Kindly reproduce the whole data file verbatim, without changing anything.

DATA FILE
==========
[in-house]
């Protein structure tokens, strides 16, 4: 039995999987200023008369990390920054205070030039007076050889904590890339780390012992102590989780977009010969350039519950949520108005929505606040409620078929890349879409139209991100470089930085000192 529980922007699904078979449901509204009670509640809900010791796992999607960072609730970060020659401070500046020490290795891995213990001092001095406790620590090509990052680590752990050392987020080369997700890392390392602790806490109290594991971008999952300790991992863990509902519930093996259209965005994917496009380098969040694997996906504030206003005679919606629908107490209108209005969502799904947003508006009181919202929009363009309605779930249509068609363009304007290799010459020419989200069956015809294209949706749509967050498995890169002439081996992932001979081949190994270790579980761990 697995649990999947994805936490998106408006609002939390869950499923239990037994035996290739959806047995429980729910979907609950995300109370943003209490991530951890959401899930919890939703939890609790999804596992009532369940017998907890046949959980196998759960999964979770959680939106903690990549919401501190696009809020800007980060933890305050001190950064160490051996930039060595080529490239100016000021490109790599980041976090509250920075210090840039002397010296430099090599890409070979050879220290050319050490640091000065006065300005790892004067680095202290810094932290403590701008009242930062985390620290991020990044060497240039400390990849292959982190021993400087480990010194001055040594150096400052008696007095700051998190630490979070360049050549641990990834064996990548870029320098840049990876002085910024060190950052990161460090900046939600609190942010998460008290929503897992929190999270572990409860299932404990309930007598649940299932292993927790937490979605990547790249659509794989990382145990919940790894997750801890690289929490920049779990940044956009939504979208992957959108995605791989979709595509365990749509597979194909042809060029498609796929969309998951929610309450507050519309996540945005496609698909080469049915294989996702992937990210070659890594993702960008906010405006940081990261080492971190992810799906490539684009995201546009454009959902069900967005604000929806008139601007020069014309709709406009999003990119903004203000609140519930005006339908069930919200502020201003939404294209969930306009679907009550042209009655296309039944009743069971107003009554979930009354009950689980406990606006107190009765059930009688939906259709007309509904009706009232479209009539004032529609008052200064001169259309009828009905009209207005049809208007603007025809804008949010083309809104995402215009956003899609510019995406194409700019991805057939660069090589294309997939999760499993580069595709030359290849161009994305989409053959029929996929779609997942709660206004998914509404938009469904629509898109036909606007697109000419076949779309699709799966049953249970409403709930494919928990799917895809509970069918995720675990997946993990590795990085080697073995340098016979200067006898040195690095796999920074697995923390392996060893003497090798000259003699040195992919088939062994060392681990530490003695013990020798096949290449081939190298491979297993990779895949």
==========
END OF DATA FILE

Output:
[in-house]
């Protein structure tokens, strides 16, 4: 039995999987200023008369990390920054205070030039007076050889904590890339780390012992102590989780977009010969350039519950949520108005929505606040409620078929890349879409139209991100470089930085000192 529980922007699904078979449901509204009670509640809900010791796992999607960072609730970060020659401070500046020490290795891995213990001092001095406790620590090509990052680590752990050392987020080369997700890392390392602790806490109290594991971008999952300790991992863990509902519930093996259209965005994917496009380098969040694997996906504030206003005679919606629908107490209108209005969502799904947003508006009181919202929009363009309605779930249509068609363009304007290799010459020419989200069956015809294209949706749509967050498995890169002439081996992932001979081949190994270790579980761990 697995649990999947994805936490998106408006609002939390869950499923239990037994035996290739959806047995429980729910979907609950995300109370943003209490991530951890959401899930919890939703939890609790999804596992009532369940017998907890046949959980196998759960999964979770959680939106903690990549919401501190696009809020800007980060933890305050001190950064160490051996930039060595080529490239100016000021490109790599980041976090509250920075210090840039002397010296430099090599890409070979050879220290050319050490640091000065006065300005790892004067680095202290810094932290403590701008009242930062985390620290991020990044060497240039400390990849292959982190021993400087480990010194001055040594150096400052008696007095700051998190630490979070360049050549641990990834064996990548870029320098840049990876002085910024060190950052990161460090900046939600609190942010998460008290929503897992929190999270572990409860299932404990309930007598649940299932292993927790937490979605990547790249659509794989990382145990919940790894997750801890690289929490920049779990940044956009939504979208992957959108995605791989979709595509365990749509597979194909042809060029498609796929969309998951929610309450507050519309996540945005496609698909080469049915294989996702992937990210070659890594993702960008906010405006940081990261080492971190992810799906490539684009995201546009454009959902069900967005604000929806008139601007020069014309709709406009999003990119903004203000609140519930005006339908069930919200502020201003939404294209969930306009679907009550042209009655296309039944009743069971107003009554979930009354009950689980406990606006107190009765059930009688939906259709007309509904009706009232479209009539004032529609008052200064001169259309009828009905009209207005049809208007603007025809804008949010083309809104995402215009956003899609510019995406194409700019991805057939660069090589294309997939999760499993580069595709030359290849161009994305989409053959029929996929779609997942709660206004998914509404938009469904629509898109036909606007697109000419076949779309699709799966049953249970409403709930494919928990799917895809509970069918995720675990997946993990590795990085080697073995340098016979200067006898040195690095796999920074697995923390392996060893003497090798000259003699040195992919088939062994060392681990530490003695013990020798096949290449081939190298491979297993990779895949």